The Catholic Legal Immigration Network, Inc. (“CLINIC”)[1] submits this Freedom of Information Act (“FOIA”) request (the “Request”) for specific records[2] and information identified or discussed in the June 26, 2018, Department of Homeland Security (“DHS”), Office of Inspector General (“OIG”) Report, OIG-18-76, entitled: “ICE’s Inspections and Monitoring of Detention Facilities Do Not Lead to Sustained Compliance or Systemic Improvements” (the “Report”).[3]

I. Background

On June 28, 2018, DHS OIG released the results of its investigation into whether (1) “ICE’s immigration detention inspections ensure adequate oversight and compliance with detention standards” and (2) “ICE’s post-inspection follow-up processes result in correction of identified deficiencies.”[4] Therein, DHS OIG concluded:

. . . neither the inspections nor the onsite monitoring ensure consistent compliance with detention standards, nor do they promote comprehensive deficiency corrections. Specifically, the scope of ICE’s contracted inspections is too broad; ICE’s guidance on procedures is unclear; and the contractor’s inspection practices are not consistently thorough. As a result, the inspections do not fully examine actual conditions or identify all deficiencies. In contrast, ICE’s Office of Detention Oversight uses effective practices to thoroughly inspect facilities and identify deficiencies, but these inspections are too infrequent to ensure the facilities implement all deficiency corrections. Moreover, ICE does not adequately follow up on identified deficiencies or consistently hold facilities accountable for correcting them, which further diminishes the usefulness of inspections. Although ICE’s inspections, follow-up processes, and onsite monitoring of facilities help correct some deficiencies, they do not ensure adequate oversight or systemic improvements in detention conditions, with some deficiencies remaining unaddressed for years.[5]

CLINIC seeks certain records that are identified in the Report and or implicated by its public release. As noted in the Report, at the end of fiscal year 2017, ICE held nearly 38,000 detainees in custody, with nearly 35,000 detainees in facilities that undergo the ICE inspections discussed in the Report.[6]
As the recent flurry of immigration-detention-related events and widespread media coverage thereof demonstrate, there is an intense public interest in ensuring that the rights and dignity of immigrants are and remain protected in detention and elsewhere. Indeed, as has been widely reported, the Trump Administration’s public approval rating with respect to immigration policy “hit an all-time low” in June 2018—sitting at just 35 percent; a five-point drop from where it stood just one month prior—after the administration instituted its “zero-tolerance” policy by which families were and continue to be forcefully separated, with the children being detained in cramped detention facilities that have, at least once, been described as “cages.”[7]
Release of the requested records is critical to ensure meaningful public access to and debate about how the Government apprehends and detains individuals when purportedly necessary. These records will contribute to the American public’s understanding of governmental policy and inform current and future public discussion about the legality and wisdom of the current administration’s ‘approach’ to immigration, as well as the resulting harm to individuals’ human right, our nation’s values, and our national security.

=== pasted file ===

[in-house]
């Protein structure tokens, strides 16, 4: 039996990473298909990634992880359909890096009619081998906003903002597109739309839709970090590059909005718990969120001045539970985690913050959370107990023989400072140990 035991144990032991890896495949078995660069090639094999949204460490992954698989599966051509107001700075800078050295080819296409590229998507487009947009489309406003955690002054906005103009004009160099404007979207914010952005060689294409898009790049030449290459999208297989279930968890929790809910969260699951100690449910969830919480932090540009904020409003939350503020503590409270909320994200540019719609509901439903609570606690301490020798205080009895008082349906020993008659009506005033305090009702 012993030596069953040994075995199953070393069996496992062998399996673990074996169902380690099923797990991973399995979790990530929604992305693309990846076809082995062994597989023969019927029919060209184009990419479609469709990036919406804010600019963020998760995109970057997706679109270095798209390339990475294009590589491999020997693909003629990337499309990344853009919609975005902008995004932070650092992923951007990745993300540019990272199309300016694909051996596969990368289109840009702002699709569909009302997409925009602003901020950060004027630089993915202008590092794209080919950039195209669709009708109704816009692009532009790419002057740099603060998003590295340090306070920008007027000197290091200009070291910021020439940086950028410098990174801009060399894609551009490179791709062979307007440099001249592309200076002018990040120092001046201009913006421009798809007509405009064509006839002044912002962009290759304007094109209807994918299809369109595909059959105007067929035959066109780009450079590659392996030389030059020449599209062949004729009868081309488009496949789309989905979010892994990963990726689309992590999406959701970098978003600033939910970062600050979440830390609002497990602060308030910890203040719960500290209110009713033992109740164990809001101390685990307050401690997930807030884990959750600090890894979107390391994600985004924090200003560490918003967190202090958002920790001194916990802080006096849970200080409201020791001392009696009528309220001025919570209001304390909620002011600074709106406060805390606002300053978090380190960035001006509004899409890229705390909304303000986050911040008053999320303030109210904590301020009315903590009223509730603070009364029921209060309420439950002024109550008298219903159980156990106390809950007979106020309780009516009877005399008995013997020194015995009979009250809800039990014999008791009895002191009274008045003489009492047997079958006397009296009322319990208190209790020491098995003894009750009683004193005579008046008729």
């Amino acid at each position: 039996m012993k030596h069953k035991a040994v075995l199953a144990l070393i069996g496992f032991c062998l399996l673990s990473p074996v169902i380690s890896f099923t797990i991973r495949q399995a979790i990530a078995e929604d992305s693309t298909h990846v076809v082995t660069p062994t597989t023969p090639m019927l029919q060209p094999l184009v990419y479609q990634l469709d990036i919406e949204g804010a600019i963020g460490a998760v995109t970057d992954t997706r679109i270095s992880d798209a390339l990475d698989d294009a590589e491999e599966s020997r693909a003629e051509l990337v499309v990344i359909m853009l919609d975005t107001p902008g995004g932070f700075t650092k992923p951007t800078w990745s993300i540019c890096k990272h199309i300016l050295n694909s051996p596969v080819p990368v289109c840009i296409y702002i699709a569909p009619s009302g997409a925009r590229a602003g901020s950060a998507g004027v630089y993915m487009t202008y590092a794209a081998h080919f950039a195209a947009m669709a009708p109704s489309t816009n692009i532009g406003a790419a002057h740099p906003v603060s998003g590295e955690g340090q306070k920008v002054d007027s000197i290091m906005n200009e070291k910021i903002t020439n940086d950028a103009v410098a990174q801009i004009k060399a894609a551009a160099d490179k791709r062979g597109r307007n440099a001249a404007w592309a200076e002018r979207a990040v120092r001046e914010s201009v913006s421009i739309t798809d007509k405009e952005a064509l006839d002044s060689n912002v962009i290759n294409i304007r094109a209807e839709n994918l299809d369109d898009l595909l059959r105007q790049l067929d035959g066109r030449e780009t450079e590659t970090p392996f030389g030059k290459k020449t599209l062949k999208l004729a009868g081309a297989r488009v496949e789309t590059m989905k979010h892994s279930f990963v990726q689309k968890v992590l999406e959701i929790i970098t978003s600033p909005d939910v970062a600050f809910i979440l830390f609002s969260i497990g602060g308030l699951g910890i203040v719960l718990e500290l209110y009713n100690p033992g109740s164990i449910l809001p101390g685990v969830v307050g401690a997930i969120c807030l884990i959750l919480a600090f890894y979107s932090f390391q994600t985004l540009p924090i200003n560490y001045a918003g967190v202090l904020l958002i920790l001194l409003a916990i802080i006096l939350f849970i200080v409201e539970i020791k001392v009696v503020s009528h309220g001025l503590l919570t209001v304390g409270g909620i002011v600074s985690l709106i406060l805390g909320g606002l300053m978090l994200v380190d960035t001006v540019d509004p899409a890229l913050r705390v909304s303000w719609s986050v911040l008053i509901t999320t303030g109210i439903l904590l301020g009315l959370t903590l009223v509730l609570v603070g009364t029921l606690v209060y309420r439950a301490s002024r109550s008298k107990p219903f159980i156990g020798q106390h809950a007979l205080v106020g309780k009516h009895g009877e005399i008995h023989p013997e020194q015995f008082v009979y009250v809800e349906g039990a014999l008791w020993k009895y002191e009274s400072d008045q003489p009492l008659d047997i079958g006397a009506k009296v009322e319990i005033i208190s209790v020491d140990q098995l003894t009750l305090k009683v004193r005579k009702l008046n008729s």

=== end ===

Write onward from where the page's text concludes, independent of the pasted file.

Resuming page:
II. Requested Records

CLINIC seeks the release of the records outlined below. With respect to the form of production,[8] CLINIC request that responsive electronic records be provided in their native file format. Alternatively, CLINIC requests that records be provided electronically in a text-searchable, static-image format (PDF), in the best image quality in the agency’s possession, and that the records be provided in separate, Bates-stamped files.

A. According to the Office of Inspector General: “[a]s part of its layered approach, various ICE offices manage the oversight and monitoring of detention standards and have different roles and responsibilities.”[9]

For each and every ICE Area of Responsibility, please produce any and all records that would be necessary to accomplish the following task for each of the last ten years:
o Identify the various ICE offices and or officers that manage the oversight and monitoring of detention standards as well as each office and or officers’ different roles and responsibilities to that end.

B. According to the Office of Inspector General: “ICE ERO Custody Management, which manages ICE detention operations and oversees the administrative custody of detained aliens, contract with Nakamoto to annually or biennially inspect facilities that hold ICE detainees more than 72 hours.”

For each of the last eleven years, please produce any and all records related to:
o Contract(s), agreements, memoranda of understanding, or any other record or information that would fall within the definition of “contract” as such term is defined and or used in the Report, between ICE ERO and Nakamoto, as well as any amendments there to, that were executed at any time since 2005.
o The “detention review summary forms and inspection checklists”[10] that ICE provides to Nakamoto to determine compliance with detention standards;